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Toronto students walked out in support of Palestinian rights. The reality is more complex

On Friday, Nov. 12, 2021, some two hundred students at Marc Garneau Collegiate staged a walkout in support of Palestinian rights to show their solidarity with Desmond Cole, a Toronto anti-racism educator, and Javier Davila, a teacher in the Toronto District School Board (TDSB).

Earlier this year, Davila was suspended (and then reinstated without discipline) for circulating a dossier to his colleagues on the Israeli-Palestinian conflict that included links to the official website of the Popular Front for the Liberation of Palestine (PFLP) — a recognized terror entity in Canada and the U.S. These materials were obviously very hostile toward Israel, which prompted a backlash from Jewish groups.

During an anti-racism session he conducted for the TDSB, Cole addressed the incident and strongly endorsed Davila, denouncing any suggestion that he harbored antisemitic views. In a subsequent blog post Cole wrote that — you guessed it — it’s not antisemitic to support Palestinian rights.

As the executive director of Hasbara Fellowships Canada, an organization that trains students to combat antisemitism and anti-Israel hatred on college and university campuses, I agree with Cole. It’s not antisemitic to acknowledge that many Palestinians, especially in Gaza, are living in dire conditions. And it’s not antisemitic to recognize that the security barriers between Israel, the West Bank, and Gaza — while necessary — create obstacles for many Palestinians who enter Israel to make an honest living and put food on their table.

In my opinion, it is antisemitic, however, to knowingly support or publicize the efforts of groups or individuals that seek to rid the world of its Jewish population. The PFLP, for example, is an organization that has gleefully claimed responsibility for several attacks on Jewish lives.

The problem in our hashtag-obsessed society is that social media has eroded the nuances that typically permeate everyday life. This has led to an oversimplification of the Arab-Israeli conflict so that there are only two camps — one that is “pro-Palestine” and one that is “pro-Israel.”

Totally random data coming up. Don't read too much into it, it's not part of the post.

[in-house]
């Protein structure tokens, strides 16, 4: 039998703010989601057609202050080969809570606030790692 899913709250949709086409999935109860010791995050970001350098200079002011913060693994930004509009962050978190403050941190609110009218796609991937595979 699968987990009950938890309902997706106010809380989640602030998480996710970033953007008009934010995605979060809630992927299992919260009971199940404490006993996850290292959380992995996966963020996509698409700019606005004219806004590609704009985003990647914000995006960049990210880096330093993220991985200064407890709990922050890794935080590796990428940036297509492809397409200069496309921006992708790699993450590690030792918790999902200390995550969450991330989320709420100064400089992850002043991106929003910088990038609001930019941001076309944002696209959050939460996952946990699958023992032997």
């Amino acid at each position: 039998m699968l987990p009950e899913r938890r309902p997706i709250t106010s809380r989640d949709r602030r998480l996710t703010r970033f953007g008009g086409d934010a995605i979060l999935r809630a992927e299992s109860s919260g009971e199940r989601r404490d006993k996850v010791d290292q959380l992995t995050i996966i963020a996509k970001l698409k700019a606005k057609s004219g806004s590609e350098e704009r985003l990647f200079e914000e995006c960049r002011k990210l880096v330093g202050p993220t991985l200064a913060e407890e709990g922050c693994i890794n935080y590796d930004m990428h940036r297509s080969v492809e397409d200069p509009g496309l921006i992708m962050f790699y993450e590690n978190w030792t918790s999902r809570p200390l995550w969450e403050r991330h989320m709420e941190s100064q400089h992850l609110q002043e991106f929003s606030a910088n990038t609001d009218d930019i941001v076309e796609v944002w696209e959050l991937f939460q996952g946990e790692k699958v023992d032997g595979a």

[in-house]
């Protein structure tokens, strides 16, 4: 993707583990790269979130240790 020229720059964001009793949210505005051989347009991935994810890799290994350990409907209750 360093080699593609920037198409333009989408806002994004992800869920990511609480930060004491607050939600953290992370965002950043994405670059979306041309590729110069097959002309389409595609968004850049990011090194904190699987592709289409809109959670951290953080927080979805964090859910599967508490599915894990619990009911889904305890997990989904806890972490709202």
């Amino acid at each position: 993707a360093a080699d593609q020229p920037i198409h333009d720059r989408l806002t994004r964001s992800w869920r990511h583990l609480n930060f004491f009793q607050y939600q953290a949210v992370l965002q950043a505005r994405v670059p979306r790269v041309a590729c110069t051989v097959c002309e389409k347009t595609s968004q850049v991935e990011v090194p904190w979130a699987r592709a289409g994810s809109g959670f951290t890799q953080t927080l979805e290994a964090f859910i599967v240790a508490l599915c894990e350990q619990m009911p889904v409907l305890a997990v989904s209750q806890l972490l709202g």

In reality, these labels are absurd, as there are many relevant players in this conflict, like Iran and its terrorist proxies, such as Hezbollah and Hamas. There are also millions who support Israelis and Palestinians, including students aligned with my organization who continue to take part in a campaign that calls for peace and prosperity for both peoples.

However, both Cole and Davila have fallen for the trap set by the proprietors of the anti-Israel movement. They look at this conflict as a zero-sum game. It’s not.

The reason Jewish and human rights organizations sounded the alarm about Davila is not because he spoke out about Palestinian rights, but because he did it at the expense of Jews and Israelis. Davila’s dossier didn’t just include links to the PFLP, but also materials that justify suicide bombings.

There is no justification for circulating content that glorifies terrorism or violence. Doing so only harms prospects for peace between Israelis and Palestinians.

When Jewish community organizations (mine included) spoke out against his dossier, we weren’t concerned because Davila supports Palestinians. We were concerned because we’re intrinsically aware of the deeply antisemitic (and genocidal) motivations behind groups such as the PFLP.

In my opinion, it doesn’t appear that Davila and Cole are interested in the concerns of the Jewish community, Canada’s most targeted group for religiously motivated hate crimes. Cole, for one, continues to share falsehoods about Jewish history, claiming on Toronto radio that Israel’s so-called “illegal occupation” is because Palestinians “are darker skinned” than Israelis. He also accused Israel of being a “settler colonial regime in another part of the world where you can occupy other people’s land.”

When academics take part in such revisionism, Jewish students in the classroom recognize that their history is being erased. When such educators advance blatant lies about the Jewish experience, it encourages their pupils to accuse Jews of land theft and colonialism for doing little more than expressing their Jewish identity.

Just as Holocaust denial portrays the attempted extermination of Jews in Europe 80 years ago as a fiction concocted by Jews for their own benefit, the denial of Jewish history in their homeland is no different. It attempts to rob the Jewish people of their own identity so they can be portrayed as a colonialist enterprise worthy of disdain.

In my view, when educators embrace this skewed narrative, they perpetuate the falsehood that one must attack the collective Jewish identity in order to support Palestinians.

Cole himself refused to acknowledge this reality when swarms of his supporters disagreed with his notion that the slogan “Free Palestine” does not imply the destruction of Israel. “Free Palestine isn’t a metaphor,” was one response. “The literal death of the settler-colonial regime — and yes, armed resistance — is required for a free Palestine.”

If Israelis and Palestinians will ever achieve anything resembling peace, the anti-Israel lies simply must end, and the two peoples have to be brought closer together. After all, neither of them are disappearing. Recognizing this reality is the first real step forward toward progress.

To contact the author, email [email protected].

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